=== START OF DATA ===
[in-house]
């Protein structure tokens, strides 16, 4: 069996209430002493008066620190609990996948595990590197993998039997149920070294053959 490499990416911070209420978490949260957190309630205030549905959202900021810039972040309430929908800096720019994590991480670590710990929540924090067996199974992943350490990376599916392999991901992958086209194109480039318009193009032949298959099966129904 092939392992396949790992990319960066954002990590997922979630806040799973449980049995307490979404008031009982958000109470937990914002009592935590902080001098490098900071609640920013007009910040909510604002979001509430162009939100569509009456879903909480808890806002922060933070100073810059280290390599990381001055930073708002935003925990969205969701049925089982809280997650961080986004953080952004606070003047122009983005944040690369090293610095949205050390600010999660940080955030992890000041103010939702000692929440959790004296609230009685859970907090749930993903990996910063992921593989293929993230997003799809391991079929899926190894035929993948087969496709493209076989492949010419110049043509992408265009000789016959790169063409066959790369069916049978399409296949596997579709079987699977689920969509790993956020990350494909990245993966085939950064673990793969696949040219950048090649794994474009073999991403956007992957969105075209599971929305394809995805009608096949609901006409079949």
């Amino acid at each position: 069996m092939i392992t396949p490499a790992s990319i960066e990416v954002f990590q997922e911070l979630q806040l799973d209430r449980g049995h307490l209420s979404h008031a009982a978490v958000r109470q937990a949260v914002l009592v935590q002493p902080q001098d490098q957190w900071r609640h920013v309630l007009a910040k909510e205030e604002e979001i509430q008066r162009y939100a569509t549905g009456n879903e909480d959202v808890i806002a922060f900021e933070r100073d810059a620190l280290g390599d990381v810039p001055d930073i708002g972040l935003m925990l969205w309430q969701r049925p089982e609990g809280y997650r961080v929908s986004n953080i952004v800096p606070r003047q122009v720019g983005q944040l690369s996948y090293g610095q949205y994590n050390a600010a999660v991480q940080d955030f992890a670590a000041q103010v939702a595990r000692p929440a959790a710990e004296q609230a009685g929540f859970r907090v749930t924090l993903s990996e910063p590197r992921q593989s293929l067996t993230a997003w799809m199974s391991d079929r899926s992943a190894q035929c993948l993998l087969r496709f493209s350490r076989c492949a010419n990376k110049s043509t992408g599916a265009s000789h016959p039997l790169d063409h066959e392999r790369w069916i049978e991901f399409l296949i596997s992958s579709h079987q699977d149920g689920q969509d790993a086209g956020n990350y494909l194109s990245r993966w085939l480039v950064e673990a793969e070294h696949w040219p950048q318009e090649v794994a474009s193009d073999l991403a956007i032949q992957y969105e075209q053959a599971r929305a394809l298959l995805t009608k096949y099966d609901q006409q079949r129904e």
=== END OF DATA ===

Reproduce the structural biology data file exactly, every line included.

[in-house]
């Protein structure tokens, strides 16, 4: 069996209430002493008066620190609990996948595990590197993998039997149920070294053959 490499990416911070209420978490949260957190309630205030549905959202900021810039972040309430929908800096720019994590991480670590710990929540924090067996199974992943350490990376599916392999991901992958086209194109480039318009193009032949298959099966129904 092939392992396949790992990319960066954002990590997922979630806040799973449980049995307490979404008031009982958000109470937990914002009592935590902080001098490098900071609640920013007009910040909510604002979001509430162009939100569509009456879903909480808890806002922060933070100073810059280290390599990381001055930073708002935003925990969205969701049925089982809280997650961080986004953080952004606070003047122009983005944040690369090293610095949205050390600010999660940080955030992890000041103010939702000692929440959790004296609230009685859970907090749930993903990996910063992921593989293929993230997003799809391991079929899926190894035929993948087969496709493209076989492949010419110049043509992408265009000789016959790169063409066959790369069916049978399409296949596997579709079987699977689920969509790993956020990350494909990245993966085939950064673990793969696949040219950048090649794994474009073999991403956007992957969105075209599971929305394809995805009608096949609901006409079949």
């Amino acid at each position: 069996m092939i392992t396949p490499a790992s990319i960066e990416v954002f990590q997922e911070l979630q806040l799973d209430r449980g049995h307490l209420s979404h008031a009982a978490v958000r109470q937990a949260v914002l009592v935590q002493p902080q001098d490098q957190w900071r609640h920013v309630l007009a910040k909510e205030e604002e979001i509430q008066r162009y939100a569509t549905g009456n879903e909480d959202v808890i806002a922060f900021e933070r100073d810059a620190l280290g390599d990381v810039p001055d930073i708002g972040l935003m925990l969205w309430q969701r049925p089982e609990g809280y997650r961080v929908s986004n953080i952004v800096p606070r003047q122009v720019g983005q944040l690369s996948y090293g610095q949205y994590n050390a600010a999660v991480q940080d955030f992890a670590a000041q103010v939702a595990r000692p929440a959790a710990e004296q609230a009685g929540f859970r907090v749930t924090l993903s990996e910063p590197r992921q593989s293929l067996t993230a997003w799809m199974s391991d079929r899926s992943a190894q035929c993948l993998l087969r496709f493209s350490r076989c492949a010419n990376k110049s043509t992408g599916a265009s000789h016959p039997l790169d063409h066959e392999r790369w069916i049978e991901f399409l296949i596997s992958s579709h079987q699977d149920g689920q969509d790993a086209g956020n990350y494909l194109s990245r993966w085939l480039v950064e673990a793969e070294h696949w040219p950048q318009e090649v794994a474009s193009d073999l991403a956007i032949q992957y969105e075209q053959a599971r929305a394809l298959l995805t009608k096949y099966d609901q006409q079949r129904e």